Serilda takes a deep breath and moves forward, stepping over invisible obstacles that only one with practiced feet like herself could avoid. The black around the healer threatens to consume her, covering her like a thick dust and suffocating all light. She inhales it into her lungs and coughs, choking on the darkness. It’s too much.
Serilda shoves her hand toward the wall, twists a handle, and opens a door that leads into murk and despair. The darkness is almost preferable to what she sees on the other side of the building.
This town is a stark contrast to the shimmering splendor of the opposite side. A regret fills her gut as Serilda takes in uneven cobblestones and garbage piled up against the side of mildewy siding.
“Out of the way!” The healer falls back against the door as a man with unruly hair and a large gash down his forearm pushes her. He runs toward the one area that isn’t covered in filth, the hospital. A line of people a mile long bursts from the haphazard frame of the brown building and into the streets. The line is full of mothers clutching crying babies to their chests as they turn various shades of green. Blood is as abundant here as sunlight was on the other side, gushing from scrapes and gashes onto the sidewalks and buildings.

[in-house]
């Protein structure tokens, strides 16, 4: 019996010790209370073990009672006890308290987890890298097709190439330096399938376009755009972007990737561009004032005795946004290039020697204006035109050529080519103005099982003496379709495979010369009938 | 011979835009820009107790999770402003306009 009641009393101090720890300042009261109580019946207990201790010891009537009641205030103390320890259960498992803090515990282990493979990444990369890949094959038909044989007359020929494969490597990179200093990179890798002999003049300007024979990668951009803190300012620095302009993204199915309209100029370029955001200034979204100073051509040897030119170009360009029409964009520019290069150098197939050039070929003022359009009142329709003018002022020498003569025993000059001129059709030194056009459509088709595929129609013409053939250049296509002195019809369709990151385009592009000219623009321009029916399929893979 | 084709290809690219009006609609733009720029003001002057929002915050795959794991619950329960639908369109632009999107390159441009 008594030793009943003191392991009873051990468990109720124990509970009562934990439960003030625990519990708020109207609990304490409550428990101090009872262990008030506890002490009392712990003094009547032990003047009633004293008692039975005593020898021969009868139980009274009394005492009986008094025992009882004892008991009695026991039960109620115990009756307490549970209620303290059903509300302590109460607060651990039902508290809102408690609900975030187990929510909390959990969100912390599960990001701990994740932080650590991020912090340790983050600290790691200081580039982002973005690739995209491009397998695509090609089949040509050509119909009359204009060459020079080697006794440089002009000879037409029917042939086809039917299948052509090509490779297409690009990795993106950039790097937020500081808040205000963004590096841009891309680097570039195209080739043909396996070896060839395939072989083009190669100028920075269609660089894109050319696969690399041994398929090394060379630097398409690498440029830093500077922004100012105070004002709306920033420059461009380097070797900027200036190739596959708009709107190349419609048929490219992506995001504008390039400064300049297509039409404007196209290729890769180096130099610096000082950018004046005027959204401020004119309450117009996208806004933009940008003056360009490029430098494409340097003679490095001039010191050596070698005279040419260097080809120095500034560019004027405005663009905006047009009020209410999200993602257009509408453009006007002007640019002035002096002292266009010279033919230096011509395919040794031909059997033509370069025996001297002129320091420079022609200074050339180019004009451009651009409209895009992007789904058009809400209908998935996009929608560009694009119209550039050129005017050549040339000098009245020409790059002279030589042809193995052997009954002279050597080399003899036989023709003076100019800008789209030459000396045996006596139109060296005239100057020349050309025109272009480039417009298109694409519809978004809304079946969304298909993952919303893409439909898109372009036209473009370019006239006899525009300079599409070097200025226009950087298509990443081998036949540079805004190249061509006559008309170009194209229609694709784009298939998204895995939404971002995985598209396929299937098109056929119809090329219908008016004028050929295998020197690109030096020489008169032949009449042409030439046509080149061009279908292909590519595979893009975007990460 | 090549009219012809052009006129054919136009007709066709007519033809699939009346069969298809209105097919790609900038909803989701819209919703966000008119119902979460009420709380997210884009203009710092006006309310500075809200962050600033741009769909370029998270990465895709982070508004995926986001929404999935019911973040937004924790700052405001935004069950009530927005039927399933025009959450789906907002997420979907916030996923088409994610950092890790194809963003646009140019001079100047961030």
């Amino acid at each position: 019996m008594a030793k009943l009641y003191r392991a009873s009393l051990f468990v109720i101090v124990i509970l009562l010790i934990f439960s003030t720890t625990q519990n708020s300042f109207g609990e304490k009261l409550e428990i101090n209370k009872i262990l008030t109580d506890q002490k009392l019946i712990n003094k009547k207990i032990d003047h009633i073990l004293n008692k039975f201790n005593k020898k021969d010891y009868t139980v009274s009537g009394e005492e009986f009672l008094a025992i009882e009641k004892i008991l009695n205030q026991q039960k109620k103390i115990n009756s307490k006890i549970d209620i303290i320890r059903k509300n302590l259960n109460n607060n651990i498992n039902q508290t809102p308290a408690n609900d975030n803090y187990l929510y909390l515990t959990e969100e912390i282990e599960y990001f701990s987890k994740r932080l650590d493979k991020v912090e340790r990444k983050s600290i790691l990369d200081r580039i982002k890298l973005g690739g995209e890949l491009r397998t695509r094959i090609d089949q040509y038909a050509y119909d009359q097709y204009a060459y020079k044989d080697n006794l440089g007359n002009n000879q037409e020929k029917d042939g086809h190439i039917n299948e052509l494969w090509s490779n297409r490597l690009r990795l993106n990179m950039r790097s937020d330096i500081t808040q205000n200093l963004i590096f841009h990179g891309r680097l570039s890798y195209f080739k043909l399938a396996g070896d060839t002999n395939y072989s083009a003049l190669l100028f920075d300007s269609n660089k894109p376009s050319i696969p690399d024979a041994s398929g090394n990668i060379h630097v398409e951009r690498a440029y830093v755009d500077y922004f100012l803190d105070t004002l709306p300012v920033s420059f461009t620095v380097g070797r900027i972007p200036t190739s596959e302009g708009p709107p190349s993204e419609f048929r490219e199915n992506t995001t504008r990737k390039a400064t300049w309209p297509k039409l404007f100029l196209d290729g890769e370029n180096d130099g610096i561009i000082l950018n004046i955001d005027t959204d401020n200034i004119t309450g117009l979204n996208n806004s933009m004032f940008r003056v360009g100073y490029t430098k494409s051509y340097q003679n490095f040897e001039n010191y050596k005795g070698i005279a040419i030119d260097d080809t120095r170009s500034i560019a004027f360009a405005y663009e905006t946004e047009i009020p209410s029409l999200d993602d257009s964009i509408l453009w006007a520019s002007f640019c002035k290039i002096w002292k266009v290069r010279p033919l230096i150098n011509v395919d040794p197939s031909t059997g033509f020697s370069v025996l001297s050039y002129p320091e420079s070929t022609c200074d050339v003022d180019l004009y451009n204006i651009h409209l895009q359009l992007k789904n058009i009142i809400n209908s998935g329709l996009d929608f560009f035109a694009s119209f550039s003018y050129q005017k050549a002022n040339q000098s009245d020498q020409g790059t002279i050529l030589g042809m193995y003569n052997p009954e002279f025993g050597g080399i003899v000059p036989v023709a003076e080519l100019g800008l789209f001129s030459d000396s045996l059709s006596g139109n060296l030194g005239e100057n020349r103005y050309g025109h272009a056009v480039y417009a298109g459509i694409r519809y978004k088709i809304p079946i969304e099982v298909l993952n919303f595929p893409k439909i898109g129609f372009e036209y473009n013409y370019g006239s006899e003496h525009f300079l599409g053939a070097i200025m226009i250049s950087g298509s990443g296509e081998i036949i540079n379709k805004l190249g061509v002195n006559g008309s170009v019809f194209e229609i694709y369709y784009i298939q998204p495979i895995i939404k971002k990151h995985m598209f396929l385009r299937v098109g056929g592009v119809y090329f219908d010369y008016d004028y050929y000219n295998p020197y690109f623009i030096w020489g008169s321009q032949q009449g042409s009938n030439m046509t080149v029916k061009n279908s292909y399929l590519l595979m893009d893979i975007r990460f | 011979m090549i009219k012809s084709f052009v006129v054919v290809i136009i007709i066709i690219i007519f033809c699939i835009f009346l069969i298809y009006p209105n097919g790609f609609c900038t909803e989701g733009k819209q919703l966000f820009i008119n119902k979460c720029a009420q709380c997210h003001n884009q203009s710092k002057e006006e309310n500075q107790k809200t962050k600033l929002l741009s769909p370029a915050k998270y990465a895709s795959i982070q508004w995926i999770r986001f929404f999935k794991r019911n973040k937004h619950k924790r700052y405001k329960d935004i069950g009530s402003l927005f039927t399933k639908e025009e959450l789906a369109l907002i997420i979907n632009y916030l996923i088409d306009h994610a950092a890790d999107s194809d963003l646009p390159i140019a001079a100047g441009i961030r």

It’s here where Serilda comes every so often to ground herself to reality. She is no healer.
A boy five feet away from Serilda dry heaves until a lackluster meal he had is thrown against the wall of the building she just left. He turns his eyes toward her and dawns a weak smile over pale features.
“Hello.” She blinks tears from her eyes as she bends down to pat his back. He throws up again. Serilda places her hand on his arm to steady him, her hand coming away damp with blood.